Dustin Johnson says his hands “were not really steady” about 3 feet in the Doral for the purposeful final hit of the LIV season of golf in an ongoing search for meaning.

The knockout target was bigger for his team than someone who made over $100 million in 15 years on the PGA Tour, and was on the verge of making an additional $35 million in five months.

“It was a little more than I was looking for,” Johnson said.

How firm were those hands on that 3-foot strike on the rugged 18 green at Chambers Bay that cost him the 2015 US Open?

This is a question for the pessimists of the Saudi-funded LIV Golf team who are not sure what they will do with the new league. That’s because golf has never seen a model like this before with dozens of teams, 48-player fields and a shotgun.

She certainly hasn’t seen this amount of guaranteed money.

LIV Golf has gone from “dead in the water” in February to its 54-hole product launch with a gun start in June to join an antitrust lawsuit against the PGA Tour in August to a final event on Sunday decided by Johnson and Cameron Smith, which is the best. two players.

And now he disappears for three months – he is gone, but not silent.

Still to come is the 2023 schedule expected by the end of the month, and more Saudi money being dumped on PGA Tour players in an effort to lure them away to a league where the money is real and the relevance is being determined.

She has time on her side. “We’re not going anywhere” has become LIV Golf’s newest slogan, and it’s far more legitimate than “Golf is a force for good.”

LIV Golf has unlimited money that bought everything but credibility. One measure of success would be how bad it was to lose it when it started again, and even that would be hard to assess because so few people were watching in the first place.

Finding a broadcast partner, even if LIV Golf has to buy time, will be more valuable than any other player they can sign.

“We have to start marketing the product,” Atul Khosla, president and chief operating officer of LIV Golf, told reporters at Doral. “I have to watch TV. You need to get corporate partners. These are milestones we must achieve.”

The plan is for 12 teams, four players, and one reserve. The league will be based on the franchise model, with the captain taking a 25% stake and participating in building the team’s brand.

As important as getting a TV deal is, corporate sponsorship is just as important, and this will require companies’ willingness to accept being linked to a source of league funding from Saudi Arabia’s sovereign wealth fund.

Another hurdle is golf’s world rankings, which may only be relevant depending on how the majors define their criteria.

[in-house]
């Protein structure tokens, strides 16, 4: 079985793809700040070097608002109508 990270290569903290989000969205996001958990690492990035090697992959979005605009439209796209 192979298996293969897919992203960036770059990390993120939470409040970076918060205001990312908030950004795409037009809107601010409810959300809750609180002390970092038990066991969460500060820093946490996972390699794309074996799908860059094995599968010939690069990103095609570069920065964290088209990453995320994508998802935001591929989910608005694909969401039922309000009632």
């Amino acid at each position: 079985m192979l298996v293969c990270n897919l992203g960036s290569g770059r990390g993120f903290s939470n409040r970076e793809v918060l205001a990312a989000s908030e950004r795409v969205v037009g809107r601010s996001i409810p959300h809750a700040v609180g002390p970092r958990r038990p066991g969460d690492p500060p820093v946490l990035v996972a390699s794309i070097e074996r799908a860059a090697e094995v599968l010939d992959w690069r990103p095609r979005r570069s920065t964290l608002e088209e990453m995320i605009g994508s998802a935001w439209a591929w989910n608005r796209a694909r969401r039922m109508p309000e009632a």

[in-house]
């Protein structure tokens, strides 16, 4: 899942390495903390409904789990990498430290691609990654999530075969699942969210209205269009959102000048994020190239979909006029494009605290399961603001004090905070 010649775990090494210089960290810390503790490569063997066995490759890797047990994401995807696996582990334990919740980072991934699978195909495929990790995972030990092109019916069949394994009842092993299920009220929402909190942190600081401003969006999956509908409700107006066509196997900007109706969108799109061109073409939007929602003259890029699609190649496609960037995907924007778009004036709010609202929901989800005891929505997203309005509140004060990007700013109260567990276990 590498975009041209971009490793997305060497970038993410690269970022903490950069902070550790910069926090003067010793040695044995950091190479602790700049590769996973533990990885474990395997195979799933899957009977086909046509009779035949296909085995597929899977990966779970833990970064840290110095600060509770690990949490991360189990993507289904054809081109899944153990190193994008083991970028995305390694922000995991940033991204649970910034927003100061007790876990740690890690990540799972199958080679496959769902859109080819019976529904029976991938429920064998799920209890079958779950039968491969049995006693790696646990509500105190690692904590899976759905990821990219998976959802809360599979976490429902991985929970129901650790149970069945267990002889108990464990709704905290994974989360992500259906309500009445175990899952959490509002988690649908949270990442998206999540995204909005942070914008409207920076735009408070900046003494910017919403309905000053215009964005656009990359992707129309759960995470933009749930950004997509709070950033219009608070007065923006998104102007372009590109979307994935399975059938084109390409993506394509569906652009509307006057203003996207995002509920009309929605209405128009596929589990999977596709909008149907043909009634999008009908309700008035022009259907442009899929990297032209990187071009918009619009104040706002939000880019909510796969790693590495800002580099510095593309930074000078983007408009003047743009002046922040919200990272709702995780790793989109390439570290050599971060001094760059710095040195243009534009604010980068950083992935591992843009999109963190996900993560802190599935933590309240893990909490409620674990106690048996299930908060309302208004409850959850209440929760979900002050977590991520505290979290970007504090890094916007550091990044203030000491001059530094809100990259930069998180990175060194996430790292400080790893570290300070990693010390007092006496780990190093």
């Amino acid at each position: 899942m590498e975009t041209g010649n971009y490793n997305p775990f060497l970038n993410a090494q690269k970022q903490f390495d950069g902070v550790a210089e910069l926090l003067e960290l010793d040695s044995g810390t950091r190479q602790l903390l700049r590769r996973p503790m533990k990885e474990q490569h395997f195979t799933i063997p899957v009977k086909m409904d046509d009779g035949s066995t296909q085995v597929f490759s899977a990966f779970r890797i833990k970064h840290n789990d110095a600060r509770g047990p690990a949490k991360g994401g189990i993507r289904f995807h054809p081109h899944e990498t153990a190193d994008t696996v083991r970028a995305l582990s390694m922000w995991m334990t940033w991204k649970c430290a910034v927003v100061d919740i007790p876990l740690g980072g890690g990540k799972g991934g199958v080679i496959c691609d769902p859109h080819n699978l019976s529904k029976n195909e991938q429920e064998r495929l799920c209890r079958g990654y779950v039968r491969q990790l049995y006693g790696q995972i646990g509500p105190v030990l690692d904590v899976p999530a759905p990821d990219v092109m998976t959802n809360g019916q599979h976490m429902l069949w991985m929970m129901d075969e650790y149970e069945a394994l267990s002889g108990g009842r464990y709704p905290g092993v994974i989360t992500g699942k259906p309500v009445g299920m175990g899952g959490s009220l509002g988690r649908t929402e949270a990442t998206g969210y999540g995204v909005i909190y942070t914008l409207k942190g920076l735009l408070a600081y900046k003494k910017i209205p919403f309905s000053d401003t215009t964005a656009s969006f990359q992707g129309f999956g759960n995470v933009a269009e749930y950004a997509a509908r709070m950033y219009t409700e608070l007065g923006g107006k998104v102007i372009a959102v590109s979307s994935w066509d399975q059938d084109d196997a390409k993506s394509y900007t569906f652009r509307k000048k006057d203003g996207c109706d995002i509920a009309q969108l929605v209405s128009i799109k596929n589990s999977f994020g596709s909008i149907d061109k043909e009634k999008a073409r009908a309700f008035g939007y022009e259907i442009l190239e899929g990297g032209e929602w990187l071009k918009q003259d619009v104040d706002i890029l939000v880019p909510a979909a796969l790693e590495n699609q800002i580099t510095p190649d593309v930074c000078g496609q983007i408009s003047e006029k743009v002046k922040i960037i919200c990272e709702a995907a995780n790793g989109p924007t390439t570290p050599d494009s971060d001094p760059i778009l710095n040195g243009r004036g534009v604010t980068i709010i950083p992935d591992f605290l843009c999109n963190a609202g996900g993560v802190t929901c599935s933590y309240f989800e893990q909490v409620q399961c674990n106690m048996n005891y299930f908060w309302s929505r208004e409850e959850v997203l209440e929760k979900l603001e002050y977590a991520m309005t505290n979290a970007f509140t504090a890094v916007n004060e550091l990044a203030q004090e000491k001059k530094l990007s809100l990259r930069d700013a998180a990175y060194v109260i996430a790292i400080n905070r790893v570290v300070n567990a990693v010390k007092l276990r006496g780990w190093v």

If nothing changes, up to 12 players from LIV Golf will be eligible to become masters. At least four more will likely fall into the world’s top 50 by the end of the year, a major category for the Augusta National.

The American Golf Association (US Open) and Royal & Ancient Golf Club (British Open) are not expected to announce qualification criteria until sometime early next year.

Martin Slippers, president of R&A, indicated his hand in an interview with Golf Digest.

“We’re not banning anyone,” Slippers said. “We will not betray 150 years of history and the World Open will not be open. The name says it all. And this is important.”

The big companies suddenly have more power than ever before in golf. The PGA Tour has been suspended for players joining LIV Golf, while the European Tour waits in the courts early next year to decide whether it can similarly penalize those players.

If so, the majors might be the only golf tournaments all year round that bring together the best of every round.

“Maybe the result of what we’ve come to is that we only see the best players together four times a year,” Slimers said. “So we’ll enjoy it four times a year.”

LIV Golf scored 26 players who were in the top 100 at the end of last year. Without reaching ranking points, seven players (including Bryson DeChambeau) dropped out of the top 50, and nine players (including Phil Mickelson) dropped out of the top 100.

If LIV Golf goes with the team concept, should the world rankings matter to them? At this point, it’s just about getting to the majors.

Perhaps the biggest hurdle of all is the stigma that it’s more about entertainment than sports. Players are happier, and there are a lot of reasons for that.

They are getting more money than ever. They only play 54 holes without cutting. Gone is the intense competition that many faced on the official tours. This is what golf was like.

For the majority of fans, that’s what golf is still for.


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